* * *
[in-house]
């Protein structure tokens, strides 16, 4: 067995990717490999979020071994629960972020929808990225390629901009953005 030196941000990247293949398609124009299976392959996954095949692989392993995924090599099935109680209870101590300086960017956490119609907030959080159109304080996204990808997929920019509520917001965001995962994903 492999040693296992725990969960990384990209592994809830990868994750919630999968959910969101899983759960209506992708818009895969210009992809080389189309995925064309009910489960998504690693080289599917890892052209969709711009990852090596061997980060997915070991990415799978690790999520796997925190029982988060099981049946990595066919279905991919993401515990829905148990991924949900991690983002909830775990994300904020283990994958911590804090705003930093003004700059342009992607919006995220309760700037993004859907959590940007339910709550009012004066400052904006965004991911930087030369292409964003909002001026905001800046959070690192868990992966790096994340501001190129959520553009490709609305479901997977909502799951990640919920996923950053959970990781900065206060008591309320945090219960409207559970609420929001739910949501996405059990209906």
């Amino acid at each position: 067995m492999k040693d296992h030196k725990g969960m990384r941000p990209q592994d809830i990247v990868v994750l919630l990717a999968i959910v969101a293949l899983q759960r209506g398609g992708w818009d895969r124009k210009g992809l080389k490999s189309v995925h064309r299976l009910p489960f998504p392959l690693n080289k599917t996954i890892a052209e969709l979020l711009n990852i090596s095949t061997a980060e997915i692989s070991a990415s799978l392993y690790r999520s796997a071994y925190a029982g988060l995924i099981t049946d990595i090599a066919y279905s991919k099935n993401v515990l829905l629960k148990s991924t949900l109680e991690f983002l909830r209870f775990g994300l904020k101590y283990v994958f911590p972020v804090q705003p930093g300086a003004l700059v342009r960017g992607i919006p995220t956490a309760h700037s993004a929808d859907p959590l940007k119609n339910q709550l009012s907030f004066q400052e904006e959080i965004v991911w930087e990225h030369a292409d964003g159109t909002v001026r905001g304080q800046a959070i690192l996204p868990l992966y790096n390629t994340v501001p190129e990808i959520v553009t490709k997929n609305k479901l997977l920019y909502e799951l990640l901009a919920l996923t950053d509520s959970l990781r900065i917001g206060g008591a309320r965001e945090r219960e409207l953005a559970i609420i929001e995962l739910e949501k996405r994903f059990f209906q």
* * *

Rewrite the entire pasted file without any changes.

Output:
[in-house]
């Protein structure tokens, strides 16, 4: 067995990717490999979020071994629960972020929808990225390629901009953005 030196941000990247293949398609124009299976392959996954095949692989392993995924090599099935109680209870101590300086960017956490119609907030959080159109304080996204990808997929920019509520917001965001995962994903 492999040693296992725990969960990384990209592994809830990868994750919630999968959910969101899983759960209506992708818009895969210009992809080389189309995925064309009910489960998504690693080289599917890892052209969709711009990852090596061997980060997915070991990415799978690790999520796997925190029982988060099981049946990595066919279905991919993401515990829905148990991924949900991690983002909830775990994300904020283990994958911590804090705003930093003004700059342009992607919006995220309760700037993004859907959590940007339910709550009012004066400052904006965004991911930087030369292409964003909002001026905001800046959070690192868990992966790096994340501001190129959520553009490709609305479901997977909502799951990640919920996923950053959970990781900065206060008591309320945090219960409207559970609420929001739910949501996405059990209906």
């Amino acid at each position: 067995m492999k040693d296992h030196k725990g969960m990384r941000p990209q592994d809830i990247v990868v994750l919630l990717a999968i959910v969101a293949l899983q759960r209506g398609g992708w818009d895969r124009k210009g992809l080389k490999s189309v995925h064309r299976l009910p489960f998504p392959l690693n080289k599917t996954i890892a052209e969709l979020l711009n990852i090596s095949t061997a980060e997915i692989s070991a990415s799978l392993y690790r999520s796997a071994y925190a029982g988060l995924i099981t049946d990595i090599a066919y279905s991919k099935n993401v515990l829905l629960k148990s991924t949900l109680e991690f983002l909830r209870f775990g994300l904020k101590y283990v994958f911590p972020v804090q705003p930093g300086a003004l700059v342009r960017g992607i919006p995220t956490a309760h700037s993004a929808d859907p959590l940007k119609n339910q709550l009012s907030f004066q400052e904006e959080i965004v991911w930087e990225h030369a292409d964003g159109t909002v001026r905001g304080q800046a959070i690192l996204p868990l992966y790096n390629t994340v501001p190129e990808i959520v553009t490709k997929n609305k479901l997977l920019y909502e799951l990640l901009a919920l996923t950053d509520s959970l990781r900065i917001g206060g008591a309320r965001e945090r219960e409207l953005a559970i609420i929001e995962l739910e949501k996405r994903f059990f209906q």